6. Can Be Expensive

Chess books can be expensive, especially if you’re investing in multiple books to cover different areas of the game.

The costs can add up over time, making this learning method less affordable compared to some online resources.

Tip: Look out for second-hand books or sales to save on costs.

Example: A new copy of “Dvoretsky's Endgame Manual” can be pricey, but you might find used copies at a lower cost.

As someone who really loves playing chess and has collected chess books for a long time, I know that buying chess books can be expensive.

I still remember when I bought my first chess book – it was quite expensive for me.

Luckily, I found a second-hand copy of the book in a nearby bookstore, which made it cheaper for me.

It's really important to look out for used books or sales if you want to learn more about chess without spending too much money.

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7. Not Suitable for All Learning Styles

Reading chess books may not work well for everyone's way of learning.

If you like listening or doing things with your hands to learn, reading may not be as helpful as listening or playing chess games where you can interact.

Tip: Figure out how you learn best and try different ways to help you understand better.

Example: If you learn best by doing things hands-on, you could try using chess software while reading a book like “Chess Tactics for Champions.”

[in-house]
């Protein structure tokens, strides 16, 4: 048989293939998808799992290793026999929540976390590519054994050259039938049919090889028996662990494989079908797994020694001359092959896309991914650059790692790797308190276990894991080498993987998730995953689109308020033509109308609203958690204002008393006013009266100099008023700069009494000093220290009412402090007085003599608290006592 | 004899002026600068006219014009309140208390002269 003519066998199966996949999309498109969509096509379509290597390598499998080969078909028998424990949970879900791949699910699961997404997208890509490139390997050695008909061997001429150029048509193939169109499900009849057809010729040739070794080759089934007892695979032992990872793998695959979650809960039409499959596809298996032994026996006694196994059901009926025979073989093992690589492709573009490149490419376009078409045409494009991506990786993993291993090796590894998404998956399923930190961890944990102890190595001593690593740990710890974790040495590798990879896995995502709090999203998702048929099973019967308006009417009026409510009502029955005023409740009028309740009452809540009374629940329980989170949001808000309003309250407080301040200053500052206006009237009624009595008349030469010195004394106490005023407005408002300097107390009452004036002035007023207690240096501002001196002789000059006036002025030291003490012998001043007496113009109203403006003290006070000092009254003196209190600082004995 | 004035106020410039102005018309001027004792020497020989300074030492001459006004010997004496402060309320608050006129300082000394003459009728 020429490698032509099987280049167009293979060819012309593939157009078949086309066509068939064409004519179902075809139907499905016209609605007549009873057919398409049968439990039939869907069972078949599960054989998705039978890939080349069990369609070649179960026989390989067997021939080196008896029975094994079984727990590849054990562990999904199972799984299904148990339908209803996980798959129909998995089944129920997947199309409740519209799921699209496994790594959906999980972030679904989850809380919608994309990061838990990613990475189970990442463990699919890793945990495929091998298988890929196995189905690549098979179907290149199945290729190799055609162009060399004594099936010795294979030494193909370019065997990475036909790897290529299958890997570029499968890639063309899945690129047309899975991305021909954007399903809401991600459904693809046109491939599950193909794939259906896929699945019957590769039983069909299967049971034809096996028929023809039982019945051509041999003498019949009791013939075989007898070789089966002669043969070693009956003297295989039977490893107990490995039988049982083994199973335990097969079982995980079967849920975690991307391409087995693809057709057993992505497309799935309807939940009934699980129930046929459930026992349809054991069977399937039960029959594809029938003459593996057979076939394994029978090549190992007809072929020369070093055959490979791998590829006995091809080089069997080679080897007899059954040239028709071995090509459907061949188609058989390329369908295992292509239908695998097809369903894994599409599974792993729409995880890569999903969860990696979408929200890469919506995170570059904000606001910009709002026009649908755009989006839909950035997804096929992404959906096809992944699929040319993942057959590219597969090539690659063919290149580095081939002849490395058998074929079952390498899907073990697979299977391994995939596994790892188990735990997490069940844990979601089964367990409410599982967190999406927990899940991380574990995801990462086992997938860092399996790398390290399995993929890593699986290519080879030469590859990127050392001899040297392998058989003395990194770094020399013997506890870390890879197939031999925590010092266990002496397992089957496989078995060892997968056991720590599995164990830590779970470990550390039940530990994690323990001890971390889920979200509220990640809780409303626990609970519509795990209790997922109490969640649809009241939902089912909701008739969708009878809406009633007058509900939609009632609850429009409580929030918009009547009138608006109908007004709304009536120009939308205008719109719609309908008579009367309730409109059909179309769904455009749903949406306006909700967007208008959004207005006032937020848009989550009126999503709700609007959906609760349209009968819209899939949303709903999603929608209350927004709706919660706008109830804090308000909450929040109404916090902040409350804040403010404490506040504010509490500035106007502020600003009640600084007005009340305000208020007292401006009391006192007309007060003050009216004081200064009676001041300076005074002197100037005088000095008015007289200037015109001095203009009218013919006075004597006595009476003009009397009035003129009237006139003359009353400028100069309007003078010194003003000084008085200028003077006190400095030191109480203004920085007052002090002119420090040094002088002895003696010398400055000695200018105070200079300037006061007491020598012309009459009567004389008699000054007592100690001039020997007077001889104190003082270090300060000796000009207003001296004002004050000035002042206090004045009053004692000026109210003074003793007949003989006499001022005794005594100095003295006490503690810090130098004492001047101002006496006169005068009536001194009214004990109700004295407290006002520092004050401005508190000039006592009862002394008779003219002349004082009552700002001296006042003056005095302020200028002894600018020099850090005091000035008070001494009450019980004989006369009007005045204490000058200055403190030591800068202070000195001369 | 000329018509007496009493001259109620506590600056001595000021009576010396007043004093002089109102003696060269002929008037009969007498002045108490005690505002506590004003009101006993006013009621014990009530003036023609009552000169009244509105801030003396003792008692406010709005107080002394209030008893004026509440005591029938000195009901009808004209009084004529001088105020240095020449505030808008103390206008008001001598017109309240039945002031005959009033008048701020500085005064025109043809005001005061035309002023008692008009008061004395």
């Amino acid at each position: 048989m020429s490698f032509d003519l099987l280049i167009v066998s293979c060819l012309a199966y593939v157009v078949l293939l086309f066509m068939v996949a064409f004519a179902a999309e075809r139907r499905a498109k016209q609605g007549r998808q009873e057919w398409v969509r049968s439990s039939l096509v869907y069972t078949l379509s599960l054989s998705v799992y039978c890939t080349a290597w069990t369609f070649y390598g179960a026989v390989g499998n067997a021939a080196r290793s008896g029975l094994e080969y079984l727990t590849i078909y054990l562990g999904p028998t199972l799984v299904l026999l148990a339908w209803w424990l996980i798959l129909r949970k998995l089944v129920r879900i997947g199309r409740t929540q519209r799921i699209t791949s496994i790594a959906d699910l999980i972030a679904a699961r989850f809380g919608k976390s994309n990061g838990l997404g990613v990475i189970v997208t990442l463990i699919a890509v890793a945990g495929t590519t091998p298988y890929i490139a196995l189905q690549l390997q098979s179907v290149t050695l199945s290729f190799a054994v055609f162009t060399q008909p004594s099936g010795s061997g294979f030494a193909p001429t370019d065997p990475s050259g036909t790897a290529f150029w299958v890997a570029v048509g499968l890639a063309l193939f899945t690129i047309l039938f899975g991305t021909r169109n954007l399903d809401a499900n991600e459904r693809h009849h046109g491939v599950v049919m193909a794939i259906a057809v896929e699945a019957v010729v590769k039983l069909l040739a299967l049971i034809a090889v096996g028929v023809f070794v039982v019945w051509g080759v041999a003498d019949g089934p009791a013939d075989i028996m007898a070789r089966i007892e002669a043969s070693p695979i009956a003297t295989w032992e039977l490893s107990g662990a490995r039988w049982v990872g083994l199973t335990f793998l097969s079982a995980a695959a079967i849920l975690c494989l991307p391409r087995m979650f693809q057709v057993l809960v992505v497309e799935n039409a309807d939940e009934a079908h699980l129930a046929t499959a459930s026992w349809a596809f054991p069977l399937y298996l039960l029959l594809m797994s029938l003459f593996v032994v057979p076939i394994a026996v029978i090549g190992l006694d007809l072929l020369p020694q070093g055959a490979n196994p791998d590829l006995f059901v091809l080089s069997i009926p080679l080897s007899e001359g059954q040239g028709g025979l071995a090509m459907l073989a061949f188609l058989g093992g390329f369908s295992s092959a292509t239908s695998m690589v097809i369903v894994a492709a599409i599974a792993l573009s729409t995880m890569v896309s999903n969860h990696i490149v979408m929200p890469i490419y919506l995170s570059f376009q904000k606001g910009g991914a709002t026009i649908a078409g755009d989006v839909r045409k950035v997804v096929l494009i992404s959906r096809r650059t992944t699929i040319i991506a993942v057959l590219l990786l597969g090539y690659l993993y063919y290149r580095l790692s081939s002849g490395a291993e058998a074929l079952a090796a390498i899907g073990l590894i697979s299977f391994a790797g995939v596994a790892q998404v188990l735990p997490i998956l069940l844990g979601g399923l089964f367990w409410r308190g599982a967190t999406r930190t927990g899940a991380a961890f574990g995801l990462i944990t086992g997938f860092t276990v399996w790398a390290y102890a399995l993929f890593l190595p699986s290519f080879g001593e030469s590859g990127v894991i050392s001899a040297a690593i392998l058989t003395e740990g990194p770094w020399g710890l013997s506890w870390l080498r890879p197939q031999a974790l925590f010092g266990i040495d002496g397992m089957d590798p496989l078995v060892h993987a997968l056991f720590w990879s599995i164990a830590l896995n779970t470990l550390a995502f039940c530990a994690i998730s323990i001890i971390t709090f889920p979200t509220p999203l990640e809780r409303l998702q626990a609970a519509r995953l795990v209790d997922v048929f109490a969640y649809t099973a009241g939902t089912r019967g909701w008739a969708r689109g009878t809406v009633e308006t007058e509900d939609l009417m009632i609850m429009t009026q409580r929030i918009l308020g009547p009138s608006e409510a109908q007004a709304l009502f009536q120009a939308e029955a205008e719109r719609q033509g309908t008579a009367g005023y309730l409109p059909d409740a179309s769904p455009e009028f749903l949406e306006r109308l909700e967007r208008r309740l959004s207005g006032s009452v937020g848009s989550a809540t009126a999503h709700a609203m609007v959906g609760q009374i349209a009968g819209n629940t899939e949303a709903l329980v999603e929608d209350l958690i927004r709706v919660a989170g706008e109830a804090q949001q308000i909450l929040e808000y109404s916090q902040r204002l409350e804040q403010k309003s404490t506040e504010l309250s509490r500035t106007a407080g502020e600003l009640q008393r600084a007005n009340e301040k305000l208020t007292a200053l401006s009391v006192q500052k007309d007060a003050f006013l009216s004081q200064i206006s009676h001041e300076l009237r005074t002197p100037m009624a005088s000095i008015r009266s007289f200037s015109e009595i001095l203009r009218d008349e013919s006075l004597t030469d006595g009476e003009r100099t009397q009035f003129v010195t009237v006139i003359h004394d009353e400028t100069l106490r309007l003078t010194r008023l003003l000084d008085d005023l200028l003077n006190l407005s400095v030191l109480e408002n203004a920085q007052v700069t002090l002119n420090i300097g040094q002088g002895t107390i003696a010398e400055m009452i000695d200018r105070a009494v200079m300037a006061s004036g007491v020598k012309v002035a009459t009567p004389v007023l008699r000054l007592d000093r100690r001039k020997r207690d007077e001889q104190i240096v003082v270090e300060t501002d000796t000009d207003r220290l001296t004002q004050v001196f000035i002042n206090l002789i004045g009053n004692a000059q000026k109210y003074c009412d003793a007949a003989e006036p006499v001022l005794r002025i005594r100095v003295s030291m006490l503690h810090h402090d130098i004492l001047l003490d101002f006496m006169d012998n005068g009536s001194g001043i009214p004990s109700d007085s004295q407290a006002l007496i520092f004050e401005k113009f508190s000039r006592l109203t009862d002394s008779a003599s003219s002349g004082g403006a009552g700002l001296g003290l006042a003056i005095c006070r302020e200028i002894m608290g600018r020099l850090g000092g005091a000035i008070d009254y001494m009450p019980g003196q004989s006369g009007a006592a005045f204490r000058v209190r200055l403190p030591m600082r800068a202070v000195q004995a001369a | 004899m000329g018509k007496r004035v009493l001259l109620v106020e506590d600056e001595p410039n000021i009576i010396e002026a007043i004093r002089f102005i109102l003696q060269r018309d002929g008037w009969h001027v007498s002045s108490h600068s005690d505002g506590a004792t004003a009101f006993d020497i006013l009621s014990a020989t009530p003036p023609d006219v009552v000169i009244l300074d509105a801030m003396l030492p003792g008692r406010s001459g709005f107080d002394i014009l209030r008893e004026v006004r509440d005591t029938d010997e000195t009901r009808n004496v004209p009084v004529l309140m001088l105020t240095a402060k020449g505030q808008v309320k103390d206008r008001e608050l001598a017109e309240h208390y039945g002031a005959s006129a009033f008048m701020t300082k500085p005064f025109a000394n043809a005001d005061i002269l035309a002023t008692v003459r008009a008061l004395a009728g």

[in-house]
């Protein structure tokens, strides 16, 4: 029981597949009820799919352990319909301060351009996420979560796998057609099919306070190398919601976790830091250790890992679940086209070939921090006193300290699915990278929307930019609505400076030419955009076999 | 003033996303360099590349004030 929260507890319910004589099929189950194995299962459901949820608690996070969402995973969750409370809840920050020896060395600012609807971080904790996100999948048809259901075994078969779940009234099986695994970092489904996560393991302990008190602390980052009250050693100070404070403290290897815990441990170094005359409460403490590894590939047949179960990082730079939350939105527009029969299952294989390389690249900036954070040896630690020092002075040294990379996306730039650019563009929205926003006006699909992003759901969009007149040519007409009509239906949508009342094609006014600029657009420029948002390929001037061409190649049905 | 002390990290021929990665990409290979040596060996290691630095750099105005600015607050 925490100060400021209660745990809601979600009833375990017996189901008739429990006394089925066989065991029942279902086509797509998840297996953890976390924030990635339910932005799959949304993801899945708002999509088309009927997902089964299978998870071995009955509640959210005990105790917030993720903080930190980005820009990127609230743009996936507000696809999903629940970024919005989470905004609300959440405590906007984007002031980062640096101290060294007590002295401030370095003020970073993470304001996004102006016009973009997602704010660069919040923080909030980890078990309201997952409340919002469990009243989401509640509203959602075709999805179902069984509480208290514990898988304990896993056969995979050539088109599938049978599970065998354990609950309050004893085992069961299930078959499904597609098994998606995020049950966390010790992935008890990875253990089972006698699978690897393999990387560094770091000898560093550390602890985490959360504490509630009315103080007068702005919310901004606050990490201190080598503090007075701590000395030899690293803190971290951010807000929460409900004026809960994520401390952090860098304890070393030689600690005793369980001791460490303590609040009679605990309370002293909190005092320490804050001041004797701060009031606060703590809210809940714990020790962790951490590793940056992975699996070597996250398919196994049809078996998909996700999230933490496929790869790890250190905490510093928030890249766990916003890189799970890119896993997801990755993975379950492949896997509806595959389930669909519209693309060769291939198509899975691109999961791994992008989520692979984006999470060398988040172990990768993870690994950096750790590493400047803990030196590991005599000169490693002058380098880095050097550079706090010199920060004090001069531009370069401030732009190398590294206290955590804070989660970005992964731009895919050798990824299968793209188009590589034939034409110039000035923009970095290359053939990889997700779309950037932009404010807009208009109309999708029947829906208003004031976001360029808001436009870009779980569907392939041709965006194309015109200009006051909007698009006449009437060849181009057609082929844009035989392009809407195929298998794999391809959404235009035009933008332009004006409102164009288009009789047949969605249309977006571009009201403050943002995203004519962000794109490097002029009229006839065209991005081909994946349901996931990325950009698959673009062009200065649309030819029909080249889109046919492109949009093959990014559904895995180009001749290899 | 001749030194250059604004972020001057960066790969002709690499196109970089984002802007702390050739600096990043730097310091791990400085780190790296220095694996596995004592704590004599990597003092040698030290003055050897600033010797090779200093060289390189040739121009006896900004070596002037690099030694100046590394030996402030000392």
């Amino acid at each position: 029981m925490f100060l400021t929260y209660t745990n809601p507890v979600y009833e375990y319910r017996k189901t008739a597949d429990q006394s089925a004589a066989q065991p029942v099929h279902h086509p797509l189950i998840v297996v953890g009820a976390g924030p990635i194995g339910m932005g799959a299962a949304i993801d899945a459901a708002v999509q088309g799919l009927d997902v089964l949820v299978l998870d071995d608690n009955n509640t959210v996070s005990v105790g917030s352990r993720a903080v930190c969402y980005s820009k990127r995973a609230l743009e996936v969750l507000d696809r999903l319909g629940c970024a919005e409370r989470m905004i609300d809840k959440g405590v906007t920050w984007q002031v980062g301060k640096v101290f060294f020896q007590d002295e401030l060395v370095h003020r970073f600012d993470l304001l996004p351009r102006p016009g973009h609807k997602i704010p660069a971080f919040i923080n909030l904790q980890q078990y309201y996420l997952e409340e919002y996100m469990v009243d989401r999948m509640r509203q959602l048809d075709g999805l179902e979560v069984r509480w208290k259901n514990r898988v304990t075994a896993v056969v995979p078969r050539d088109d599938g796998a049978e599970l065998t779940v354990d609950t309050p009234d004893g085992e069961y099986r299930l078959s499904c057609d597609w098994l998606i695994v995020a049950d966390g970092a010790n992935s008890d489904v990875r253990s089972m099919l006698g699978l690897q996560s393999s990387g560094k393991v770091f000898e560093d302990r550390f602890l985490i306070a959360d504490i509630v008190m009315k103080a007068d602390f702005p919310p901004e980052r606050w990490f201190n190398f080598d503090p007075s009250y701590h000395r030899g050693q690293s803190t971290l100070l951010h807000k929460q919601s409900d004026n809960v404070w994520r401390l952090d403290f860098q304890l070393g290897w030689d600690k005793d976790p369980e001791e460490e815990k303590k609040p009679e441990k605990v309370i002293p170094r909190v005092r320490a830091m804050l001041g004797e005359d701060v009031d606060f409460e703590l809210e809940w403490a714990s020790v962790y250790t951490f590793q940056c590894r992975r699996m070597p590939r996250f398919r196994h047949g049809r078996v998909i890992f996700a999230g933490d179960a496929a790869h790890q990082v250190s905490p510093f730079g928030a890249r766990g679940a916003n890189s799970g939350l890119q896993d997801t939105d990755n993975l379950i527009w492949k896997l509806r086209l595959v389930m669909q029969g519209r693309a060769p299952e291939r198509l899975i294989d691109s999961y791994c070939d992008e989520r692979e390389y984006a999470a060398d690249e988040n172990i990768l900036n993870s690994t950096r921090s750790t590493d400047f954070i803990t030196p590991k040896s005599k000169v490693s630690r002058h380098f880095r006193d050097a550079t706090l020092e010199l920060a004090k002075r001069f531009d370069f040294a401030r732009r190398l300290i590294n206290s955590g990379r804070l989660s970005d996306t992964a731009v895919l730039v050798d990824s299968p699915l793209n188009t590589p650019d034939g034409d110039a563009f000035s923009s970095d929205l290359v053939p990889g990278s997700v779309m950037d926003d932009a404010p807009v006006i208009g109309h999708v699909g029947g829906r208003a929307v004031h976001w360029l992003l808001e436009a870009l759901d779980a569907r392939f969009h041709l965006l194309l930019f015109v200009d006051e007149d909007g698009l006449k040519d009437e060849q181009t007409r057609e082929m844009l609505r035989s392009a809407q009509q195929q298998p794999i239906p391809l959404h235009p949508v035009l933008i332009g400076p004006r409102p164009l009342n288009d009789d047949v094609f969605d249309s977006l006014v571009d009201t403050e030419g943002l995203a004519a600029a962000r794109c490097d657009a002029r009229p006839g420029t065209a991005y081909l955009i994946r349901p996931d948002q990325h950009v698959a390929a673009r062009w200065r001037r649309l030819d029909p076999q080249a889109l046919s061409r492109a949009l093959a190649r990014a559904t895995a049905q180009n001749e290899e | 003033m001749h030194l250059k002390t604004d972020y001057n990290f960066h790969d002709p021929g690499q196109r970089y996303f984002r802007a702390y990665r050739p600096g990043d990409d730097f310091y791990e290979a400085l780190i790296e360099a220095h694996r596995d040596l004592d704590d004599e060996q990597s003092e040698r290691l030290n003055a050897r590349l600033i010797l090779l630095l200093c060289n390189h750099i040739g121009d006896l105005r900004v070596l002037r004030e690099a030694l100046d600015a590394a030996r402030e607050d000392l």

While I really like reading, I noticed that some of my friends like to learn in different ways.

One of my friends, who learns best by doing things, did really well by using chess software along with reading a book.

By doing this, he could use what he learned from the book in a hands-on way, which helped him understand tricky chess strategies better.

Recommended reading: If you're looking for the best book that teaches the principles of chess written by a former World Chess Champion – check this article now!

Wrapping Up

While there are both pros and cons to reading chess books, they can be a valuable resource for enhancing your chess skills.

However, they should be used in conjunction with other learning resources

More Resources: If you want to learn more check out our complete effective learning strategies guides resource page.

"Discover The Solution On How To Improve Your Game Faster" (Even If You're Just Starting Out And You Don't Know Where To Find The Answer!)

Also Get Your FREE “Chess Fundamentals Cheat Sheets” to help you SPEED UP Your Learning and more!